The Minister of State, Department for Education and Employment (Lord Henley): My Lords, The Government continue to give priority to action against bullying. We have commissioned a survey to find out how schools have used the anti-bullying pack which the Department for Education published in 1994 and the effect it has had on reducing the incidence of bullying. In addition, the Home Office published last December the report Preventing School Bullying, which to meet high demand is to be re-issued shortly.
Lord Ashley of Stoke: My Lords, is the noble Lord aware that the Government's response is welcome but wholly inadequate? Research has shown that bullying is not only very damaging and distressing to many young people but it is now endemic in Britain. No fewer than 40 per cent. of our schools have no anti-bullying policy. Therefore, my guess is that many schools do not have those packs and have not bothered to obtain them. Is it not the case that the Government's mistake is to rely upon a voluntary policy when they should require all schools to have an anti-bullying policy, to report on it and to publicise locally what they are doing?
Lord Henley: My Lords, I am not sure on which research the noble Lord bases his evidence. If it is research conducted by the National Confederation of Parent Teacher Associations, I accept that that research shows considerable disquiet among parents and that a number of parents are unaware of schools' anti-bullying policies. However, evidence from Her Majesty's Chief Inspector seems to indicate that most schools have an effective anti-bullying policy and most have taken note of the advice given by the Department for Education and Employment in the pack which we issued some two years ago.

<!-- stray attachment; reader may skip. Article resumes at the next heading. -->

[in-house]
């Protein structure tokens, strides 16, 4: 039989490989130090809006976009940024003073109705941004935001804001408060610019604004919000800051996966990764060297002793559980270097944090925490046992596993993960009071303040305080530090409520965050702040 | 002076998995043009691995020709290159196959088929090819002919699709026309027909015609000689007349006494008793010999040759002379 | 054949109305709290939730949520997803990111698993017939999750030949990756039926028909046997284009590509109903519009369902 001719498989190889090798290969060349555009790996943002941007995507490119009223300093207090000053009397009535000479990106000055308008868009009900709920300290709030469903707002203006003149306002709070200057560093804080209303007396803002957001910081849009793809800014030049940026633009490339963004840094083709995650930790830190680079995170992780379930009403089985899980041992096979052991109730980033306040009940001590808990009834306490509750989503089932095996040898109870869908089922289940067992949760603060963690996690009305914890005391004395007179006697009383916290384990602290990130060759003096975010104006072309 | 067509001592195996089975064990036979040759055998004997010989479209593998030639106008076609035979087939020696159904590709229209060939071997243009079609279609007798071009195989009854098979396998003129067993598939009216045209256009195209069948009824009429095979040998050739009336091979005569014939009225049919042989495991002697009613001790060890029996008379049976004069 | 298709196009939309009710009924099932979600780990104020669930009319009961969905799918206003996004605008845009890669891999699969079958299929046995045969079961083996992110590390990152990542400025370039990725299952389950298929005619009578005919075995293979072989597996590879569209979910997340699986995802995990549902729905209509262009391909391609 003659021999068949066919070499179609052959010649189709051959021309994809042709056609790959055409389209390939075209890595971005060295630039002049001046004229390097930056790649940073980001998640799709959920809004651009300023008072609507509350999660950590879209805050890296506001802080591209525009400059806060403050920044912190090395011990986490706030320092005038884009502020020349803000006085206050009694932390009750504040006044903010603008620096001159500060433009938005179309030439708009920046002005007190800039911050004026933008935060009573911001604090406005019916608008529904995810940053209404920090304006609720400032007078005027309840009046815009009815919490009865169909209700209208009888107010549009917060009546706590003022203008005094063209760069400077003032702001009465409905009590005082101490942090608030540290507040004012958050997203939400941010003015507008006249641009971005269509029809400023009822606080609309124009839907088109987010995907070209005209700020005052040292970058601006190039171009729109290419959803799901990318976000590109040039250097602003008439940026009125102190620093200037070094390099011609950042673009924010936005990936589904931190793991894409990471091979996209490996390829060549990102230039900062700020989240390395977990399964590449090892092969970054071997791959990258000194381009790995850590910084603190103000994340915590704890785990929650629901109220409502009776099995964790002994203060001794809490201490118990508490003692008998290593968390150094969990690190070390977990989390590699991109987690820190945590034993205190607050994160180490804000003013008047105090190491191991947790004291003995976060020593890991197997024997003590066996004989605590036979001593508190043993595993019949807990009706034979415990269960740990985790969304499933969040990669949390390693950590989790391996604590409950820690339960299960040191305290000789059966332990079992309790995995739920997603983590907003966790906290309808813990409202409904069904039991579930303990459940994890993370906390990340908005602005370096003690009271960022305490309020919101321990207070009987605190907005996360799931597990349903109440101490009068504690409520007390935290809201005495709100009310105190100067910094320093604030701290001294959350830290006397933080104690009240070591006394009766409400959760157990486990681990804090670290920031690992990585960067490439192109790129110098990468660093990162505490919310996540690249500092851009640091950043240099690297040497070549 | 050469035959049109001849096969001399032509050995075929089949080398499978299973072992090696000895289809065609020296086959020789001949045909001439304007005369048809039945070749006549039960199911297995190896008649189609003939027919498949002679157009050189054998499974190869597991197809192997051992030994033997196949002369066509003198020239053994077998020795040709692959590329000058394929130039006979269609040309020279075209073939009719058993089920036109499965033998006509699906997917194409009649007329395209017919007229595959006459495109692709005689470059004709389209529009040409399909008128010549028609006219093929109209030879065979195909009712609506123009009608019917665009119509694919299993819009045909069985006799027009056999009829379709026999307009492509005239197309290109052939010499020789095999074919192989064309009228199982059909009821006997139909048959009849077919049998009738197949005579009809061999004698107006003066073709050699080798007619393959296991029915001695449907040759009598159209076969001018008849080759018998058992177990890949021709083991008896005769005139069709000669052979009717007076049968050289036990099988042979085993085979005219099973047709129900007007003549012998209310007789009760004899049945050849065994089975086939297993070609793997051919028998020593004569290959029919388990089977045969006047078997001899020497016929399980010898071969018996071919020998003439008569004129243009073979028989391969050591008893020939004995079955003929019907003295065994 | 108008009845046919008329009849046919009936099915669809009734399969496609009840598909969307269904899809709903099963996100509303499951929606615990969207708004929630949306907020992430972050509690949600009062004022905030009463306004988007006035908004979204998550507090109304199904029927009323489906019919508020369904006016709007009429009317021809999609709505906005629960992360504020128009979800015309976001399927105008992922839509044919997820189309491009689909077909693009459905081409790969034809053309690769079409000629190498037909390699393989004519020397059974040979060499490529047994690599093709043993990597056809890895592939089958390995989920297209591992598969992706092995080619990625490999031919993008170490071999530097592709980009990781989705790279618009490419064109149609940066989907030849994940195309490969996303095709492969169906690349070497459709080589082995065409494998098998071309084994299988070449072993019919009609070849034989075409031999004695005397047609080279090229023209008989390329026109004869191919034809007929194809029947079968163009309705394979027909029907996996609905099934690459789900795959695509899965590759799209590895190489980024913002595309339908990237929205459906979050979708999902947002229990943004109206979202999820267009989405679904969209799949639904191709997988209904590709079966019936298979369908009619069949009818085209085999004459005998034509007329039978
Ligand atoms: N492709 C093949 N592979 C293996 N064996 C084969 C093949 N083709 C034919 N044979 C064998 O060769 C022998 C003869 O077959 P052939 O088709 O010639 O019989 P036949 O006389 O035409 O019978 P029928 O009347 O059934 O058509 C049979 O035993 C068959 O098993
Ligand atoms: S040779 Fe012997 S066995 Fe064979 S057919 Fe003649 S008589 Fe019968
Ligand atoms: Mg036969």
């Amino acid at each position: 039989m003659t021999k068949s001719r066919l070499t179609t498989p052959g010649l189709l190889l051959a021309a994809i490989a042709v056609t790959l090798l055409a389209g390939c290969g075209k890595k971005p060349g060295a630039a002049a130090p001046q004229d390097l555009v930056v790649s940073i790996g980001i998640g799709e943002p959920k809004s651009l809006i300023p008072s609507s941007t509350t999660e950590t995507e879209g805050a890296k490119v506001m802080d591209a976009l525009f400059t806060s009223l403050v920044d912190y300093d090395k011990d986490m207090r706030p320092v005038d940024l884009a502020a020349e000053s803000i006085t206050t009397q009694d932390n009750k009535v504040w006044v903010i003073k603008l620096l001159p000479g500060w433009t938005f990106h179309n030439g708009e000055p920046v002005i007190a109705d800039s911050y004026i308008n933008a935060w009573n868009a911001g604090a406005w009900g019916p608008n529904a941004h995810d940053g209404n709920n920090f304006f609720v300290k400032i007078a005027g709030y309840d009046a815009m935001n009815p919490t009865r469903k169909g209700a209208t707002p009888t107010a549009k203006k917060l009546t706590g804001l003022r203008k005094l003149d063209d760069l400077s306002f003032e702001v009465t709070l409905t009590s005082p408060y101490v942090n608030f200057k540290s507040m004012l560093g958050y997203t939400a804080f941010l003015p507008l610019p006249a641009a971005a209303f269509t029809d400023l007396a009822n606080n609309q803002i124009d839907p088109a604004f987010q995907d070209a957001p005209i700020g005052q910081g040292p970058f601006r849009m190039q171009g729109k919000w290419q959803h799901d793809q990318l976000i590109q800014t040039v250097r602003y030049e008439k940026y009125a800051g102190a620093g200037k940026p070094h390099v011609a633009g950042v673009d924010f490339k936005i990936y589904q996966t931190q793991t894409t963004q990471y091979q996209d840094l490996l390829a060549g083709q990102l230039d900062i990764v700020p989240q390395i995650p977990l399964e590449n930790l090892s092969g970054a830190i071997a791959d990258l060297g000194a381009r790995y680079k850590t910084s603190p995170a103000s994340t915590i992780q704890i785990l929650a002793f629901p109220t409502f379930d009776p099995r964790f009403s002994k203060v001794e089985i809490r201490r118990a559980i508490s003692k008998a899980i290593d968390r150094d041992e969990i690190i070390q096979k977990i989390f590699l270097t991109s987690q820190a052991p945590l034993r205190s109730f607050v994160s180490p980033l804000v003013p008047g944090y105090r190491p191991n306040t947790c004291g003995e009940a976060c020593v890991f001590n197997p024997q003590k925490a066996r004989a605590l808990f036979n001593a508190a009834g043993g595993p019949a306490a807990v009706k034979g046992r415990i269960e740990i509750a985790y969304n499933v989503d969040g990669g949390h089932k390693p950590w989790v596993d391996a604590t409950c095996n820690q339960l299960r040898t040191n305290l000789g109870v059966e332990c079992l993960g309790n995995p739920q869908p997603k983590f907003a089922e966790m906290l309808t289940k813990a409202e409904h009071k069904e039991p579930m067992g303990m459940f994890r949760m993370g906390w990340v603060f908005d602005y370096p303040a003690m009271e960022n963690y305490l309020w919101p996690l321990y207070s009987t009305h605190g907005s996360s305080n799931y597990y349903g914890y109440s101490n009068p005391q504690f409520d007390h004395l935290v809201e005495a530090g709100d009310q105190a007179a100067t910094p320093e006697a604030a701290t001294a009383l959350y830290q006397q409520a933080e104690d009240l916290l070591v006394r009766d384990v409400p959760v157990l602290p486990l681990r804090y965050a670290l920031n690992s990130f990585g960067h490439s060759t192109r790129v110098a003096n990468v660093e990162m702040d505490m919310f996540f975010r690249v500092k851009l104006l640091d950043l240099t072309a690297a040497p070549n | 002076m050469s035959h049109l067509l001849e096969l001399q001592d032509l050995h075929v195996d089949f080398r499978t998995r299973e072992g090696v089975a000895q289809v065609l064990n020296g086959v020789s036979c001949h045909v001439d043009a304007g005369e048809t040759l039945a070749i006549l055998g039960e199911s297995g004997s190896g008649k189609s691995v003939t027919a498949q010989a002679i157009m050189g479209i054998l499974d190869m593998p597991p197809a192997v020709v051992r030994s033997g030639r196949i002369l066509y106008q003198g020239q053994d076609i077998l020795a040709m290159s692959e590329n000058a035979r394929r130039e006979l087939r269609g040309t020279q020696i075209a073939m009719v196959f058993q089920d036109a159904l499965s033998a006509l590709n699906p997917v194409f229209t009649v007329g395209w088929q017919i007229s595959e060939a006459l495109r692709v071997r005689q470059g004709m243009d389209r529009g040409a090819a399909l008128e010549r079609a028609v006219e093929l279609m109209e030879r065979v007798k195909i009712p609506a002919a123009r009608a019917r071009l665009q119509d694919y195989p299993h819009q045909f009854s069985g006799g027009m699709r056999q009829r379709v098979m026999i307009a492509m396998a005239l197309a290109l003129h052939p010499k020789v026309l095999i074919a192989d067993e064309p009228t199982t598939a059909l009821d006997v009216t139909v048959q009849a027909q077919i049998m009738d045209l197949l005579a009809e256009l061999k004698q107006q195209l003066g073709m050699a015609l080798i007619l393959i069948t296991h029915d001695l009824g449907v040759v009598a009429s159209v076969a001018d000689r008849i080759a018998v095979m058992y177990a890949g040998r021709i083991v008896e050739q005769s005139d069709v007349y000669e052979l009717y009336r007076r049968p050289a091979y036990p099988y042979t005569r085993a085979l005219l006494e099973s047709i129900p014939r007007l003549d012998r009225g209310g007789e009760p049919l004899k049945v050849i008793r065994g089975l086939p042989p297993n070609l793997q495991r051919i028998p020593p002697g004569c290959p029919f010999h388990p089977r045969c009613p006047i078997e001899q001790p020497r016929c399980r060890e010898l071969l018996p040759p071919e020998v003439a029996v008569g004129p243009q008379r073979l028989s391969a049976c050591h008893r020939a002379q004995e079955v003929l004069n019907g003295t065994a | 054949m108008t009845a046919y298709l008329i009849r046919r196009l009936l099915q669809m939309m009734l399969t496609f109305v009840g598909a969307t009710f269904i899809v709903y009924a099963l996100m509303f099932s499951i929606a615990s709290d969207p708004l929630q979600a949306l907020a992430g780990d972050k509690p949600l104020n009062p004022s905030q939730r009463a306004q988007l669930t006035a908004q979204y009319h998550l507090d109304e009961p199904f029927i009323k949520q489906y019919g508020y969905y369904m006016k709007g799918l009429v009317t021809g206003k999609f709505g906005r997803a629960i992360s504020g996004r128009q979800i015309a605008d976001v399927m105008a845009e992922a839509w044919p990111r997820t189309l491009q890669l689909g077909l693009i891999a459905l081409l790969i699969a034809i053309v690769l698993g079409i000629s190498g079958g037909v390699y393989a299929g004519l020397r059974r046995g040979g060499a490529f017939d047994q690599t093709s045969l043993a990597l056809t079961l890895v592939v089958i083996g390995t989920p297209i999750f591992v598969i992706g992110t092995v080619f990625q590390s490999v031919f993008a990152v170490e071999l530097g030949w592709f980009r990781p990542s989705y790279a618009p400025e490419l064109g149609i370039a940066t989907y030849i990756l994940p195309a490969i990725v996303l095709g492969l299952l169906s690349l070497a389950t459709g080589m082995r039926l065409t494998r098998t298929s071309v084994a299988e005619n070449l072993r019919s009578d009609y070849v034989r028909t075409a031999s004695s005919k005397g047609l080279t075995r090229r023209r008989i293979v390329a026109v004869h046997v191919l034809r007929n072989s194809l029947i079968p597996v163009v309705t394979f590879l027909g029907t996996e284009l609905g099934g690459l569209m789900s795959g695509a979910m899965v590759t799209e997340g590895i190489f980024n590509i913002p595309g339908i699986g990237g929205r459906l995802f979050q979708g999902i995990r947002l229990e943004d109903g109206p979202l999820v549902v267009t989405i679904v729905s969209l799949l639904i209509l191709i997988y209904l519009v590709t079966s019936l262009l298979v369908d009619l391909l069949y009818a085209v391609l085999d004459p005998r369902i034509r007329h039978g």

Having said that, I very much welcome the advice of the NCPTA. It emphasises that there are no easy solutions to the problem of bullying and recommends that we should be honest and admit that it goes on and that a co-operative approach should be adopted by the Government, the LEAs, the schools, teachers and parents. Through pursuing such a policy, we may be able to eradicate the scourge of bullying.
The noble Lord alleges that we are being complacent. We are evaluating the effectiveness of the pack. I assure him that if the evidence suggests that it would be better to issue the pack compulsorily to all schools, I should be prepared to consider that. At present, 19,000 of the 24,000 or so schools have opted to receive the pack and we have written to all the other schools which have not received it suggesting that it is available and that they might like to acquire it.
Lord Henley: My Lords, like the NCPTA, I do not believe that there is a single, simple solution to the problem. But the noble Lord is right to say that better surveillance needs to be adopted by the schools and it is for the schools to adopt the right policies to make sure that bullying is dealt with; that people are aware of it; and that there is no fear in relation to reporting incidents of bullying.
Lord Morris of Castle Morris: My Lords, following on the question asked by the noble Lord, Lord Annan, is the Minister aware of the great admiration that we have on these Benches for the excellent report issued by the Home Office from the University of Sheffield on this subject? I declare an interest as an honorary doctor and former professor of that great university. Will the Minister inform the House what evidence has been gathered since that report on how teachers are evaluating bullying problems in their schools, because to do so teachers need time? Given the general cutback in education services, have teachers had enough time fully to implement the anti-bullying measures effectively?
Lord Henley: My Lords, as I made clear earlier, we are evaluating the effectiveness of the pack. We shall have to look at how teachers are managing the problem of bullying. I also give an assurance to the noble Lord that for the truancy and disaffected pupils programme, there was made available some £15 million last year and a similar figure will be made available this year. This is certainly something which we take very seriously indeed.